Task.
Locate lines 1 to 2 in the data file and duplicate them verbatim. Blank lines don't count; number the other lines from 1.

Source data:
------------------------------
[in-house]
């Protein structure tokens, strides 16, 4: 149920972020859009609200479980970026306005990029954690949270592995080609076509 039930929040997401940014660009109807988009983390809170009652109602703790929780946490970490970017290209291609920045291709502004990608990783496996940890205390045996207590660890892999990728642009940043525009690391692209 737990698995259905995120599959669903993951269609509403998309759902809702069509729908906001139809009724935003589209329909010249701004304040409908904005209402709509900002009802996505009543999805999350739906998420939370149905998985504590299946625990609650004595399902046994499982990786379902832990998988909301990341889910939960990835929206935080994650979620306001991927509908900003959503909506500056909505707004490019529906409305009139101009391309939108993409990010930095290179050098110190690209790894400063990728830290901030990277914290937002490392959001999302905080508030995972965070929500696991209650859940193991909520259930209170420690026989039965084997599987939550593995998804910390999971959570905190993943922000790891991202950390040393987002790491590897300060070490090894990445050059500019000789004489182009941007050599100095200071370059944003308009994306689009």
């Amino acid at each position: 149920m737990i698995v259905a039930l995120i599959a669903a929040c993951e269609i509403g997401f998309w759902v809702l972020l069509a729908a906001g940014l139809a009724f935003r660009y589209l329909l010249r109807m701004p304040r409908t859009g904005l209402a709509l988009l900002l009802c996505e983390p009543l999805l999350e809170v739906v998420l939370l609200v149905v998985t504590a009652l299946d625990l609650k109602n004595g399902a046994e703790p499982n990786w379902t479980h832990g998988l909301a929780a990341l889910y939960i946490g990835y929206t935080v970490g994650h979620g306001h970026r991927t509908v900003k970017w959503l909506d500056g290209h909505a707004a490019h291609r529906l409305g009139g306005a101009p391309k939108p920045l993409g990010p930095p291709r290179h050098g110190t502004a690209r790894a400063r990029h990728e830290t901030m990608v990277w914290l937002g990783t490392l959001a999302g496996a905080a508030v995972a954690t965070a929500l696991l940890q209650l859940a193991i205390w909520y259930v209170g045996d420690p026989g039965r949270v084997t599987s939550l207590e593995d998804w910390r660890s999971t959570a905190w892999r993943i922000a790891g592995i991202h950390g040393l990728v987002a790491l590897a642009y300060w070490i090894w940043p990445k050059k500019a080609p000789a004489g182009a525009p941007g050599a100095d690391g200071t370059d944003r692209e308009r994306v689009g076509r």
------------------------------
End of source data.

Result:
[in-house]
């Protein structure tokens, strides 16, 4: 149920972020859009609200479980970026306005990029954690949270592995080609076509 039930929040997401940014660009109807988009983390809170009652109602703790929780946490970490970017290209291609920045291709502004990608990783496996940890205390045996207590660890892999990728642009940043525009690391692209 737990698995259905995120599959669903993951269609509403998309759902809702069509729908906001139809009724935003589209329909010249701004304040409908904005209402709509900002009802996505009543999805999350739906998420939370149905998985504590299946625990609650004595399902046994499982990786379902832990998988909301990341889910939960990835929206935080994650979620306001991927509908900003959503909506500056909505707004490019529906409305009139101009391309939108993409990010930095290179050098110190690209790894400063990728830290901030990277914290937002490392959001999302905080508030995972965070929500696991209650859940193991909520259930209170420690026989039965084997599987939550593995998804910390999971959570905190993943922000790891991202950390040393987002790491590897300060070490090894990445050059500019000789004489182009941007050599100095200071370059944003308009994306689009």